• Next month: The Jesuit priest Fr Donald MacKillop.

Columba’s big bush dance BUNYIP - Columba Catholic Primary School in Bunyip held a Bush Dance at the Bunyip hall with the Billy Tea Bush Band on July 29. Students participated in workshops at school throughout the day, learning new dances with the assistance of the band. Families were invited to come along to the evening dance to join in the fun, dressed in ‘Bushy Gear’. The prizes of wine which was kindly donated by Andrew and Abi Clarke of Jinks Creek Winery were won by Kelly Fox and Jorge Ahrens for their ‘enthusiastic’ dancing. Principal Jan Gubbins took the opportunity to acknowledge the outstanding work and organisation of music teacher Cathy Edwards in preparing the students for the event. “Cathy ensured that all members of the Columba community had an enjoyable evening and we are very grateful to Cathy and the entire school staff for their enthusiasm and dedication,” said Ms Gubbins.

GETTING into the swing of bush dancing at Bunyip.

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Catholic Life, August 2010 - Page 9

Never dismiss possibility of God’s call for you THE Bishop of Bathurst, Bishop Michael McKenna urged students at his former secondary school not to dismiss the possibility of a religious vocation. Speaking at St Patrick’s campus of Catholic College, Sale, during a visit to Sale parish last month, he said God’s call for him to become a priest did not occur until many years after he left school. He said that when he attended St Patrick’s College, as it was then, all his teachers were Marist Brothers, and while not all were saints, some of them were. It was not a bad experience to be taught by the brothers and be in close contact with people who had made a radical commitment to God to let Christ shine in their lives. Bishop McKenna said there were two ways of looking at the world and life and everyone chose one of those paths. “Some people see the world as this is all it is – we are born, live and die. There is nothing more to creation than what we can see and touch.” He said others looked at the world in the Christian way by seeing this earthly life as just a beginning. “We believe that our life experiences are improving us for a greater life beyond this one. The experience of loving and being loved is a taste of the perfect love to come.” Bishop McKenna said that of the two ways of looking at life, he would rather have the second one. It was not just a decision, it was a matter of faith and that gift of faith could make all the difference.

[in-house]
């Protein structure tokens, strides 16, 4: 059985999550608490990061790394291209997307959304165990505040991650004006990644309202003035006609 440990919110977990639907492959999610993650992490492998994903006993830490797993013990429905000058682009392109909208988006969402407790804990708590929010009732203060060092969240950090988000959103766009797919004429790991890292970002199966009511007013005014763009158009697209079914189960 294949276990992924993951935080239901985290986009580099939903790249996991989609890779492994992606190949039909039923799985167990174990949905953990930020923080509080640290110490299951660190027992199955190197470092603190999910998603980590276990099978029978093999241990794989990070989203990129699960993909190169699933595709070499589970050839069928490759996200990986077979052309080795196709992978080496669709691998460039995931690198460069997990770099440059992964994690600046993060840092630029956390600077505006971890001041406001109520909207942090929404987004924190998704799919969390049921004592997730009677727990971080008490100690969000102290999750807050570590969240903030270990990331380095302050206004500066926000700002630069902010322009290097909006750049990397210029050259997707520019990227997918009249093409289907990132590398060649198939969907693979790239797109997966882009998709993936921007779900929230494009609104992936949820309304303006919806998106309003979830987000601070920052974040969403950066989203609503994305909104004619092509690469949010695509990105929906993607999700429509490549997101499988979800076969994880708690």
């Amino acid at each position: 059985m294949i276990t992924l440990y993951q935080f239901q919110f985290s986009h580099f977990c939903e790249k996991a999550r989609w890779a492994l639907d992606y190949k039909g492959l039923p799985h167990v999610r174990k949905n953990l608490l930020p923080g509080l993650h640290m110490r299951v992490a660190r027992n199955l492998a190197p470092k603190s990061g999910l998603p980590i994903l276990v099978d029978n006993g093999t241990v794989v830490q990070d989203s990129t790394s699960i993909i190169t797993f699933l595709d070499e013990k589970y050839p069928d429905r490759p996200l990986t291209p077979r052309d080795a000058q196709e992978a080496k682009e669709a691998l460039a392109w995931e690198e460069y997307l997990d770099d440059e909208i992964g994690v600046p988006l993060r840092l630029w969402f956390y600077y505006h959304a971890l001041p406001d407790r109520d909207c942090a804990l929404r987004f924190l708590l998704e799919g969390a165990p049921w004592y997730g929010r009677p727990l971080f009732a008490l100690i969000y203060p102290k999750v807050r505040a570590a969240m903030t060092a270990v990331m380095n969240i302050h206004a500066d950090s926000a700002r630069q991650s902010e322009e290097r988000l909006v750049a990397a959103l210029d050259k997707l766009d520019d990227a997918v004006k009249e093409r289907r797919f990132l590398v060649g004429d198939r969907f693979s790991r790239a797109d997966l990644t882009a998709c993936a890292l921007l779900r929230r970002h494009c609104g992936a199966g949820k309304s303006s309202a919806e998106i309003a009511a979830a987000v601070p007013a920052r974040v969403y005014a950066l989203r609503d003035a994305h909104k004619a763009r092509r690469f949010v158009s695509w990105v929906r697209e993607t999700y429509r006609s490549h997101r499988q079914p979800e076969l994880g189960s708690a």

He said that becoming a priest or a religious brother or sister would make very little sense if this world was all there was. It would mean these dedicated religious people were setting aside a normal life and family for nothing. It made perfect sense if there was more to life and all the priests and religious could see, even in this life, blessings which were way out of proportion to giving up marriage and a family life. Bishop McKenna said that when he was at secondary school he did not think the priesthood was the way for him. When he finally decided to enter the seminary, a reference was required from his former school principal Br Jerome who wrote that when the would-be priest was a student he showed nothing to suggest he would be suitable for the priesthood. He said he had to agree with that comment but God was the one who had surprises up his sleeve. In concluding Bishop McKenna said he was confident that more priests, brothers and sisters would come out of the school. The bishop was presented with a framed print by noted Munro wildlife artist Dawn Stubbs. In introducing Bishop McKenna, college principal Br Paul Kane pointed out that he was the second St Patrick’s old boy to become bishop, following in the footsteps of the late Bishop Noel Daly, who was Bishop of Sandhurst. He said the bishop’s path to the priesthood including going